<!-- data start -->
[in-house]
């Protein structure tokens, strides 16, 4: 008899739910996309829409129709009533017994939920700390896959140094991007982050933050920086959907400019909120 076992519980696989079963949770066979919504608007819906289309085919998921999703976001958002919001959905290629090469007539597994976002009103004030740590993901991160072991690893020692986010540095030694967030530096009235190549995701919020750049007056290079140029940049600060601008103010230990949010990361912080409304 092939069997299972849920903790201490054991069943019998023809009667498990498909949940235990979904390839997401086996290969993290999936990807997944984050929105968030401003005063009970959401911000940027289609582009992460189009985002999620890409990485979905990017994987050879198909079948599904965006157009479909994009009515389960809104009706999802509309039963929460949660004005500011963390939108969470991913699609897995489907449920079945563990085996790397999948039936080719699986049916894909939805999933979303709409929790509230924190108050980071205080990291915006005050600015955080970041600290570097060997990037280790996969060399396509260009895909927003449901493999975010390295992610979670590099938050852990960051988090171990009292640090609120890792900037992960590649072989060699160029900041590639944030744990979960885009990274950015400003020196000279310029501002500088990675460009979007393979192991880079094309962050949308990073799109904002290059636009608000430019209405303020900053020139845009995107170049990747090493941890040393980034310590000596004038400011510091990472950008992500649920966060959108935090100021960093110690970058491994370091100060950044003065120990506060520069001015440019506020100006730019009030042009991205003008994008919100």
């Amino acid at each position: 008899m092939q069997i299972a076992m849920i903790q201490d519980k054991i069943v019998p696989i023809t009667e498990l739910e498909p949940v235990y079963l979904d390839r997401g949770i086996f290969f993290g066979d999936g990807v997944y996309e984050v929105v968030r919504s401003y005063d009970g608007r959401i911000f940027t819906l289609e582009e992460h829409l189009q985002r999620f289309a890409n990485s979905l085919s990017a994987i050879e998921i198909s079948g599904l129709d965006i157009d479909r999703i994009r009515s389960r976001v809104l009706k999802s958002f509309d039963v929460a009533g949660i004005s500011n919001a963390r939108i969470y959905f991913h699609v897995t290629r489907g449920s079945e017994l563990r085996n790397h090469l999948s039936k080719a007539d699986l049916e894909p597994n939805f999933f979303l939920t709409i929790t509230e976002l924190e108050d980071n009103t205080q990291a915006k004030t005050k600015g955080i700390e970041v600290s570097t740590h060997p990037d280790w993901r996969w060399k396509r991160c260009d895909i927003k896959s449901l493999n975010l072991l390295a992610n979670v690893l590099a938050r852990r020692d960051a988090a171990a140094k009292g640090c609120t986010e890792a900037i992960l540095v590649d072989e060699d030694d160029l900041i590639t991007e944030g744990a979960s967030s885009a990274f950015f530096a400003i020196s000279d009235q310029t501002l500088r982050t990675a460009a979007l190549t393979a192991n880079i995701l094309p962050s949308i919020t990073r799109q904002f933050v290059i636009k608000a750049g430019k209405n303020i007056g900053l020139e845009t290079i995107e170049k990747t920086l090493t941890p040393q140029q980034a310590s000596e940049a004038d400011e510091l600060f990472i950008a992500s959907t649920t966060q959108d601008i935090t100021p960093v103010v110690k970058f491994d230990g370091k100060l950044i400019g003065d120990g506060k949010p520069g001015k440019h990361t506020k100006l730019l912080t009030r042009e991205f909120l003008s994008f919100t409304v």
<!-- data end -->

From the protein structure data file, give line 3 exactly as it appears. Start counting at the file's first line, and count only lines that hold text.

């Amino acid at each position: 008899m092939q069997i299972a076992m849920i903790q201490d519980k054991i069943v019998p696989i023809t009667e498990l739910e498909p949940v235990y079963l979904d390839r997401g949770i086996f290969f993290g066979d999936g990807v997944y996309e984050v929105v968030r919504s401003y005063d009970g608007r959401i911000f940027t819906l289609e582009e992460h829409l189009q985002r999620f289309a890409n990485s979905l085919s990017a994987i050879e998921i198909s079948g599904l129709d965006i157009d479909r999703i994009r009515s389960r976001v809104l009706k999802s958002f509309d039963v929460a009533g949660i004005s500011n919001a963390r939108i969470y959905f991913h699609v897995t290629r489907g449920s079945e017994l563990r085996n790397h090469l999948s039936k080719a007539d699986l049916e894909p597994n939805f999933f979303l939920t709409i929790t509230e976002l924190e108050d980071n009103t205080q990291a915006k004030t005050k600015g955080i700390e970041v600290s570097t740590h060997p990037d280790w993901r996969w060399k396509r991160c260009d895909i927003k896959s449901l493999n975010l072991l390295a992610n979670v690893l590099a938050r852990r020692d960051a988090a171990a140094k009292g640090c609120t986010e890792a900037i992960l540095v590649d072989e060699d030694d160029l900041i590639t991007e944030g744990a979960s967030s885009a990274f950015f530096a400003i020196s000279d009235q310029t501002l500088r982050t990675a460009a979007l190549t393979a192991n880079i995701l094309p962050s949308i919020t990073r799109q904002f933050v290059i636009k608000a750049g430019k209405n303020i007056g900053l020139e845009t290079i995107e170049k990747t920086l090493t941890p040393q140029q980034a310590s000596e940049a004038d400011e510091l600060f990472i950008a992500s959907t649920t966060q959108d601008i935090t100021p960093v103010v110690k970058f491994d230990g370091k100060l950044i400019g003065d120990g506060k949010p520069g001015k440019h990361t506020k100006l730019l912080t009030r042009e991205f909120l003008s994008f919100t409304v």